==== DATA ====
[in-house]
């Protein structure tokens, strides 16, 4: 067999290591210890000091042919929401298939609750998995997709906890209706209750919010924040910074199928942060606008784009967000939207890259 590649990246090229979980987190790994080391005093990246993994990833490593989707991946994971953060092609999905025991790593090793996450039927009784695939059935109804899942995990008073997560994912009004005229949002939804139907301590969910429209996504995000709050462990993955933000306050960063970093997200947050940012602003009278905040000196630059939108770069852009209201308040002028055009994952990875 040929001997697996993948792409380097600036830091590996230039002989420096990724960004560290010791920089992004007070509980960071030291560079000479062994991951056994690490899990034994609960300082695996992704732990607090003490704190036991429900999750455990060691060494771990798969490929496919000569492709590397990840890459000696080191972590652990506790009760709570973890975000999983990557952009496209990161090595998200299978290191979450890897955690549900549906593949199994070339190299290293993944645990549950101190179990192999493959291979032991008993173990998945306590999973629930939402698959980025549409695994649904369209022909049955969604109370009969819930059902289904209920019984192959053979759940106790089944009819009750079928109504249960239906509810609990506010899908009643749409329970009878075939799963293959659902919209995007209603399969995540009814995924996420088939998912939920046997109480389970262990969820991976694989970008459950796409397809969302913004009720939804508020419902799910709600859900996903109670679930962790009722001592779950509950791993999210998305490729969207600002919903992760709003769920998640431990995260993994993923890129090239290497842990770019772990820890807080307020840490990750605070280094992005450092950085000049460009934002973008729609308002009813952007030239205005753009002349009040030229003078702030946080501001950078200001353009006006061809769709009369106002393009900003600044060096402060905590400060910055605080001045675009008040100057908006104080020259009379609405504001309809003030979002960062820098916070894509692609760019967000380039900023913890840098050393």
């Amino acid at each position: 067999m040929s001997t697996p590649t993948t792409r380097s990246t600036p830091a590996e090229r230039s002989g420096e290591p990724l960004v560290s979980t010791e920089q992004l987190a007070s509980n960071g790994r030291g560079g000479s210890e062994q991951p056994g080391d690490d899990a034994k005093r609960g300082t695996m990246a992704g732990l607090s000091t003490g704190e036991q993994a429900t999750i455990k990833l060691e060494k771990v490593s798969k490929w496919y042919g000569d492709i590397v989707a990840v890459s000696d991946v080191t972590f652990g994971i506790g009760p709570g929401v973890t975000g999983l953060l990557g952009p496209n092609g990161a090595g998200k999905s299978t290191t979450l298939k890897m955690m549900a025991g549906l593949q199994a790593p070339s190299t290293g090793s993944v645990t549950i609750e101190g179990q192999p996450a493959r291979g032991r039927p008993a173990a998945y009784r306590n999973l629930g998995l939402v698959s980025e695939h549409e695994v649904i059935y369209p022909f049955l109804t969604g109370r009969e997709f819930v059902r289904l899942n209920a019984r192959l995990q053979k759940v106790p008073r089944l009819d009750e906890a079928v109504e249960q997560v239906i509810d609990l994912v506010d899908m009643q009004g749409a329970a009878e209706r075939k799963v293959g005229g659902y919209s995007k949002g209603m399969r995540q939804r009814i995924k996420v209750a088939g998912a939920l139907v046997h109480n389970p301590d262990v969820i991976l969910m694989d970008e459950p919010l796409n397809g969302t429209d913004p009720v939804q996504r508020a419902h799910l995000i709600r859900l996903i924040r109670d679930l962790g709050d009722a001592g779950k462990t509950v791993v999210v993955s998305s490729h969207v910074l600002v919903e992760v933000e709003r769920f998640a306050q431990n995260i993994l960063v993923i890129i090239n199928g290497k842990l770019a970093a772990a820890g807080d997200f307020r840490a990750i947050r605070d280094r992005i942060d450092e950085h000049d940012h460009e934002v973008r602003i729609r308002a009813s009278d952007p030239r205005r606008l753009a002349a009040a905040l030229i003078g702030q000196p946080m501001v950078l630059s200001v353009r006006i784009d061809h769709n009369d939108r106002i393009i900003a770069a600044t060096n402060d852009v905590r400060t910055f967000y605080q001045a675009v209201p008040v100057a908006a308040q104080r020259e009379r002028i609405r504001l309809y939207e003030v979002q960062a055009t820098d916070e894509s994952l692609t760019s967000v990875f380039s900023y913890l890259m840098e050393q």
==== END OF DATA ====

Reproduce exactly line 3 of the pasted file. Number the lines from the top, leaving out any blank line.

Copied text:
């Amino acid at each position: 067999m040929s001997t697996p590649t993948t792409r380097s990246t600036p830091a590996e090229r230039s002989g420096e290591p990724l960004v560290s979980t010791e920089q992004l987190a007070s509980n960071g790994r030291g560079g000479s210890e062994q991951p056994g080391d690490d899990a034994k005093r609960g300082t695996m990246a992704g732990l607090s000091t003490g704190e036991q993994a429900t999750i455990k990833l060691e060494k771990v490593s798969k490929w496919y042919g000569d492709i590397v989707a990840v890459s000696d991946v080191t972590f652990g994971i506790g009760p709570g929401v973890t975000g999983l953060l990557g952009p496209n092609g990161a090595g998200k999905s299978t290191t979450l298939k890897m955690m549900a025991g549906l593949q199994a790593p070339s190299t290293g090793s993944v645990t549950i609750e101190g179990q192999p996450a493959r291979g032991r039927p008993a173990a998945y009784r306590n999973l629930g998995l939402v698959s980025e695939h549409e695994v649904i059935y369209p022909f049955l109804t969604g109370r009969e997709f819930v059902r289904l899942n209920a019984r192959l995990q053979k759940v106790p008073r089944l009819d009750e906890a079928v109504e249960q997560v239906i509810d609990l994912v506010d899908m009643q009004g749409a329970a009878e209706r075939k799963v293959g005229g659902y919209s995007k949002g209603m399969r995540q939804r009814i995924k996420v209750a088939g998912a939920l139907v046997h109480n389970p301590d262990v969820i991976l969910m694989d970008e459950p919010l796409n397809g969302t429209d913004p009720v939804q996504r508020a419902h799910l995000i709600r859900l996903i924040r109670d679930l962790g709050d009722a001592g779950k462990t509950v791993v999210v993955s998305s490729h969207v910074l600002v919903e992760v933000e709003r769920f998640a306050q431990n995260i993994l960063v993923i890129i090239n199928g290497k842990l770019a970093a772990a820890g807080d997200f307020r840490a990750i947050r605070d280094r992005i942060d450092e950085h000049d940012h460009e934002v973008r602003i729609r308002a009813s009278d952007p030239r205005r606008l753009a002349a009040a905040l030229i003078g702030q000196p946080m501001v950078l630059s200001v353009r006006i784009d061809h769709n009369d939108r106002i393009i900003a770069a600044t060096n402060d852009v905590r400060t910055f967000y605080q001045a675009v209201p008040v100057a908006a308040q104080r020259e009379r002028i609405r504001l309809y939207e003030v979002q960062a055009t820098d916070e894509s994952l692609t760019s967000v990875f380039s900023y913890l890259m840098e050393q």